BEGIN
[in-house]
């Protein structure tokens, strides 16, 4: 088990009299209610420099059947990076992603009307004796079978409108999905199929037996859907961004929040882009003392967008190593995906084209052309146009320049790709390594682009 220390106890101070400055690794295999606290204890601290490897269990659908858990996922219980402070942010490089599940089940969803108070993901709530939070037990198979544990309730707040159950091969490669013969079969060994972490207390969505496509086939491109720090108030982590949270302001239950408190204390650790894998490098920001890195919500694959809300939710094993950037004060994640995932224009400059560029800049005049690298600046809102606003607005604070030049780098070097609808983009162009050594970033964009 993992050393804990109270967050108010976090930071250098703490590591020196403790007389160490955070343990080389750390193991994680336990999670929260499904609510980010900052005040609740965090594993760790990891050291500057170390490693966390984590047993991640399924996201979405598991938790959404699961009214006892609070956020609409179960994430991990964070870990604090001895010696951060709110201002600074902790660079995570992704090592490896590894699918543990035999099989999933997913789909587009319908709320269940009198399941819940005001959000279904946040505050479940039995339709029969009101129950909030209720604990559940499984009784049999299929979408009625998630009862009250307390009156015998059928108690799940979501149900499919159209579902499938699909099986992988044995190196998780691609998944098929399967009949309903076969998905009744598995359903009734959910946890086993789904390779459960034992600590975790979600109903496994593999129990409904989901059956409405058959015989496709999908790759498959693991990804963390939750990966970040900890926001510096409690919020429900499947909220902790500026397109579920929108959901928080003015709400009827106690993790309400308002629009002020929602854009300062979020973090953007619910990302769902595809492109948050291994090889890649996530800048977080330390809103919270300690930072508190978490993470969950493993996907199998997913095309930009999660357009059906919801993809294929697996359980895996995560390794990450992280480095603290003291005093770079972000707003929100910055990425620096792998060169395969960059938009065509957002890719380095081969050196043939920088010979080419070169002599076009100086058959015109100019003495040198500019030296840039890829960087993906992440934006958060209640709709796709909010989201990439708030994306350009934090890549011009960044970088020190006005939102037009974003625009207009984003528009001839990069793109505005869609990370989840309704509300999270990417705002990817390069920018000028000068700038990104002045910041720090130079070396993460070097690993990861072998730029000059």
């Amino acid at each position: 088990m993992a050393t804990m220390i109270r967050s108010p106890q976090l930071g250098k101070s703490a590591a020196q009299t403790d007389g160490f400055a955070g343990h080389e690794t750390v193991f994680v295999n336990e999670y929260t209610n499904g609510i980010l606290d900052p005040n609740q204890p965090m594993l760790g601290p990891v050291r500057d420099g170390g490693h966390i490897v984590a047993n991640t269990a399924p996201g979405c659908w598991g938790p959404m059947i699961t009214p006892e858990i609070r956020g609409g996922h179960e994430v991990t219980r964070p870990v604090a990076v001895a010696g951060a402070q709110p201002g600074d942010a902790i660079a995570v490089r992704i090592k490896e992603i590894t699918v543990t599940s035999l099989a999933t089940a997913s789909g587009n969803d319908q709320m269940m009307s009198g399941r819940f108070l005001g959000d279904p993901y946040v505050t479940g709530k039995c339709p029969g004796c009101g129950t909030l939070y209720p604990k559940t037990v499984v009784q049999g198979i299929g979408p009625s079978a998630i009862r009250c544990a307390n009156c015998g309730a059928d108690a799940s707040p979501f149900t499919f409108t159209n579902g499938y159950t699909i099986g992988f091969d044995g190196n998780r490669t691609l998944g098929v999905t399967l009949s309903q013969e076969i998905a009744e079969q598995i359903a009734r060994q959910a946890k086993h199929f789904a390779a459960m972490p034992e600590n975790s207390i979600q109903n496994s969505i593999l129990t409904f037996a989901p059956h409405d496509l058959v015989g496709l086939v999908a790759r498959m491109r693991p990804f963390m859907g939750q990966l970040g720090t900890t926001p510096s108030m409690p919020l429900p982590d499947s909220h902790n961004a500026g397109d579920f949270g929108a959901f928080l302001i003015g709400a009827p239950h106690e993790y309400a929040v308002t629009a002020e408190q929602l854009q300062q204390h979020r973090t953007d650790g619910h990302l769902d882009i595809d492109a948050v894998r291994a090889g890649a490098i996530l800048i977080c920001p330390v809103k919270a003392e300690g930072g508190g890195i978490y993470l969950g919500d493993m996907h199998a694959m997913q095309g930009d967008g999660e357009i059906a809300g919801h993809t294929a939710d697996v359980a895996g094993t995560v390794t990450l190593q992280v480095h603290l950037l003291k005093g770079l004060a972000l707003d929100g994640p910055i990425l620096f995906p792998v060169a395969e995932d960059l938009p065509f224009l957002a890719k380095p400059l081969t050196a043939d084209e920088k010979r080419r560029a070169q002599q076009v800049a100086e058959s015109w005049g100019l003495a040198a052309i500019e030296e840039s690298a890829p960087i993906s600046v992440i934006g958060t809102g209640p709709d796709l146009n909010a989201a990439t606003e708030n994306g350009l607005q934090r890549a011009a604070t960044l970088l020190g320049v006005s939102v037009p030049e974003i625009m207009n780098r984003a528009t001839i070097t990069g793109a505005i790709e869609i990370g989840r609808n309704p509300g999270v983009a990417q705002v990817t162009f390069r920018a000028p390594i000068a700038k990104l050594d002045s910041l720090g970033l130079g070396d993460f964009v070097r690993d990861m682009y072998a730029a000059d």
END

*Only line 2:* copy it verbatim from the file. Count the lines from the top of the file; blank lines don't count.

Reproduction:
């Protein structure tokens, strides 16, 4: 088990009299209610420099059947990076992603009307004796079978409108999905199929037996859907961004929040882009003392967008190593995906084209052309146009320049790709390594682009 220390106890101070400055690794295999606290204890601290490897269990659908858990996922219980402070942010490089599940089940969803108070993901709530939070037990198979544990309730707040159950091969490669013969079969060994972490207390969505496509086939491109720090108030982590949270302001239950408190204390650790894998490098920001890195919500694959809300939710094993950037004060994640995932224009400059560029800049005049690298600046809102606003607005604070030049780098070097609808983009162009050594970033964009 993992050393804990109270967050108010976090930071250098703490590591020196403790007389160490955070343990080389750390193991994680336990999670929260499904609510980010900052005040609740965090594993760790990891050291500057170390490693966390984590047993991640399924996201979405598991938790959404699961009214006892609070956020609409179960994430991990964070870990604090001895010696951060709110201002600074902790660079995570992704090592490896590894699918543990035999099989999933997913789909587009319908709320269940009198399941819940005001959000279904946040505050479940039995339709029969009101129950909030209720604990559940499984009784049999299929979408009625998630009862009250307390009156015998059928108690799940979501149900499919159209579902499938699909099986992988044995190196998780691609998944098929399967009949309903076969998905009744598995359903009734959910946890086993789904390779459960034992600590975790979600109903496994593999129990409904989901059956409405058959015989496709999908790759498959693991990804963390939750990966970040900890926001510096409690919020429900499947909220902790500026397109579920929108959901928080003015709400009827106690993790309400308002629009002020929602854009300062979020973090953007619910990302769902595809492109948050291994090889890649996530800048977080330390809103919270300690930072508190978490993470969950493993996907199998997913095309930009999660357009059906919801993809294929697996359980895996995560390794990450992280480095603290003291005093770079972000707003929100910055990425620096792998060169395969960059938009065509957002890719380095081969050196043939920088010979080419070169002599076009100086058959015109100019003495040198500019030296840039890829960087993906992440934006958060209640709709796709909010989201990439708030994306350009934090890549011009960044970088020190006005939102037009974003625009207009984003528009001839990069793109505005869609990370989840309704509300999270990417705002990817390069920018000028000068700038990104002045910041720090130079070396993460070097690993990861072998730029000059």